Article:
Before an effective strategy for prevention and intervention can be developed the etiology or pathogenesis of the "problem" needs to be understood.  Many times this understanding comes through years of research and continues to evolve over time.  This is true for catheter-related bloodstream infection.  Current evidence suggests that the source of most CRBSI is the resident microorganisms on the patient’s skin.  The primary organism is coagulase-negative Staphylococcus spp (CoNS) that normally resides on skin and is now considered a pathogenic organism in the medical world today.  Other sources of organisms come from exogenous microflora from healthcare personnel or contaminated infusates.  Colonization of a catheter can occur rapidly (within 24 hours) and may be a function of the host-produced conditioning films (platelets, plasma, and tissue proteins).




Many microorganisms attach to living and nonliving surfaces. Some of these microorganisms tightly bind to the catheter surface, form biofilms, and are highly resistant to antimicrobial treatment.  There is a strong link between biofilm formation and CRBSI.  Biofilms may be composed of a single species or multiple species, depending on the device and its duration of use in the patient.  Biofilm forms a layer which is known as the slime layer and under scanning by electron microscopy appears either as thin strands connecting the cells to the surface and to one another or as sheets of murky or undefined material on the surface of the catheter.

A distinguishing characteristic of biofilms is the presence of extracellular substances, primarily complex sugars (polysaccharides), surrounding and encasing the cells.  Once these cells irreversibly attach and produce extracellular polysaccharides to develop a biofilm, the rate of growth is influenced by flow rate, nutrient composition of the medium, antimicrobial-drug concentration, and ambient temperature.  All of which means the patient’s bloodstream and catheter serve as an ideal starting place for a CRBSI.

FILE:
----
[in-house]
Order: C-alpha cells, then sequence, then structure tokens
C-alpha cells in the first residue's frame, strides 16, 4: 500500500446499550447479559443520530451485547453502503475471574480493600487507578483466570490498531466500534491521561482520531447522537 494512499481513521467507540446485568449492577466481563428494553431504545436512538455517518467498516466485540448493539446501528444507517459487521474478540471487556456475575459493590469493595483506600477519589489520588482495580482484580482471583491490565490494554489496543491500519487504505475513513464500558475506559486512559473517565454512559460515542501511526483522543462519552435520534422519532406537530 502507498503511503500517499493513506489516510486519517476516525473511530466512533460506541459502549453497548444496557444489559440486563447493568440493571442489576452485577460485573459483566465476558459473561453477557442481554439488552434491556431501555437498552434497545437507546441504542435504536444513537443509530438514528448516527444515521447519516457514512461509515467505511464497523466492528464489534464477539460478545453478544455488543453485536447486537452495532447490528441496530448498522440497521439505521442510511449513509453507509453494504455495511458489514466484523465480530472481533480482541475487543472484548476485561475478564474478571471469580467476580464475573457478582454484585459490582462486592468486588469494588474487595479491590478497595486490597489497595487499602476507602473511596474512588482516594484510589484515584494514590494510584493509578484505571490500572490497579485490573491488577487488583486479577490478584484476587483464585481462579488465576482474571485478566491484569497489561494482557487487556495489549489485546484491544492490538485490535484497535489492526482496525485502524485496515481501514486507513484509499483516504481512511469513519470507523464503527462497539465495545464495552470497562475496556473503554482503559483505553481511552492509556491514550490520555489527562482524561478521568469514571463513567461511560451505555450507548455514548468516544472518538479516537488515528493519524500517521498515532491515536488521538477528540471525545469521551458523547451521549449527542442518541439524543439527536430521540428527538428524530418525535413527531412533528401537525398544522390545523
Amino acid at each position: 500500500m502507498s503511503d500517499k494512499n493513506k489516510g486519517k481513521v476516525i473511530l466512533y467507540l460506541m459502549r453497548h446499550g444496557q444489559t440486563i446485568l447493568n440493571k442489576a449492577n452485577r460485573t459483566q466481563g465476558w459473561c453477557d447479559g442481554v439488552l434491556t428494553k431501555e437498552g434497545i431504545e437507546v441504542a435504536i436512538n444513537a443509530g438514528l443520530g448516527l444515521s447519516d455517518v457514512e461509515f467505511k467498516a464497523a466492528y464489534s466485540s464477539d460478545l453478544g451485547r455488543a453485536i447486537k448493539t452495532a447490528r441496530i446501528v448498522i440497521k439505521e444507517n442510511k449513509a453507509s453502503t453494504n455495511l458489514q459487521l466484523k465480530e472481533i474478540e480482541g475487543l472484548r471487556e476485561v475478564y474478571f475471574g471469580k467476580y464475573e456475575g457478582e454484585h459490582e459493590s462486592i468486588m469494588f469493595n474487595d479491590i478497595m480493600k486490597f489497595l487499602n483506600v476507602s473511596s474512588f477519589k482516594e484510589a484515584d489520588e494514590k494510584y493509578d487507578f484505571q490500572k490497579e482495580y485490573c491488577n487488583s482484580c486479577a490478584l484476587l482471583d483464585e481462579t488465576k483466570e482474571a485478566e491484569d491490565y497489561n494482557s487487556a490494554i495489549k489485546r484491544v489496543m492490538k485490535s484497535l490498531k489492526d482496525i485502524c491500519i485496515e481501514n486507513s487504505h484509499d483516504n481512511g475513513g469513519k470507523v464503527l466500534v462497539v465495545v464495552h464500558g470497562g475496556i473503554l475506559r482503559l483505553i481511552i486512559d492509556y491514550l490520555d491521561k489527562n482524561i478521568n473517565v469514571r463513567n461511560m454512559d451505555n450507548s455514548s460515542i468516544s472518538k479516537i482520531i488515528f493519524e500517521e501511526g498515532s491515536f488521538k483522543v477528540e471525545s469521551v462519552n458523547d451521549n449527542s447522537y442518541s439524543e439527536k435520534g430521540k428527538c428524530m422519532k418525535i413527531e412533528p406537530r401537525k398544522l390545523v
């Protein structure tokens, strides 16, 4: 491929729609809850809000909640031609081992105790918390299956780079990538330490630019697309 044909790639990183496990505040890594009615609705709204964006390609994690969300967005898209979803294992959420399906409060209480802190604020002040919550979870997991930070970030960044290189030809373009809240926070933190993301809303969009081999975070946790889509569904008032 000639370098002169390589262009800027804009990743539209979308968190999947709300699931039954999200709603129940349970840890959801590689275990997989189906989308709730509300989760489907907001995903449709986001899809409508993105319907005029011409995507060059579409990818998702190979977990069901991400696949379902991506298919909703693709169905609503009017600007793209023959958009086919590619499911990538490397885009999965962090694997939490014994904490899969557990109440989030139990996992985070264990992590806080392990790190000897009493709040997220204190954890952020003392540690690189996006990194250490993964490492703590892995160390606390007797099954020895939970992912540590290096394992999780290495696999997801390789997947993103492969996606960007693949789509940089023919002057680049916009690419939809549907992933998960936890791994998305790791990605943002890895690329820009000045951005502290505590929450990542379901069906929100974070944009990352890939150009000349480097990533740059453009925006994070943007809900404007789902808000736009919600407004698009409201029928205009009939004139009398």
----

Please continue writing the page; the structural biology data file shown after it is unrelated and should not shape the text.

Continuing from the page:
Biofilms on catheters and medical devices may be composed of three different types of microorganisms, and the most common are:


  • Gram Positive - Enterococcus faecalis, Staphylococcus aureus, Staphylococcus epidermidis, and Streptococcus viridans
  • Gram Negative - Escherichia coli, Klebsiella pneumoniae, Proteus mirabilis, and Pseudomonas aeruginosa
  • Yeasts - Candida albicans



As a rule of thumb, biofilm formation depends on the duration of catheterization:


  • Short-term catheters (< 8-10 days) have greater biofilm formation on the external surface
  • Long-term catheters (>30 days) have more biofilm formation on the catheter inner lumen


According to the CDC, bloodstream infection (BSI) is considered to be associated with a central line if the line was in use during the 48-hour period before development of the BSI.  Catheter-related BSI is defined as “bacteremia/fungemia in a patient with an intravascular catheter with at least one positive blood culture obtained from a peripheral vein, clinical manifestations of infections, and no apparent source for the BSI except the catheter.  One of the following should be present: a positive semi-quantitative (>15 CFU/catheter segment) or quantitative (>103 CFU/catheter segment catheter) culture whereby the same organism is isolated from the catheter segment and peripheral blood; simultaneous quantitative blood cultures with a 5:1 ratio CVC versus peripheral; or differential period of CVC culture versus peripheral blood culture positivity.



CDC guidelines for Prevention of Intravascular Catheter-related Infections.

Biofilms and Device-Associated Infections

Trautner BW., Darouiche RO. Catheter-associated infections. Arch Intern Med 2004:164: 842-850.


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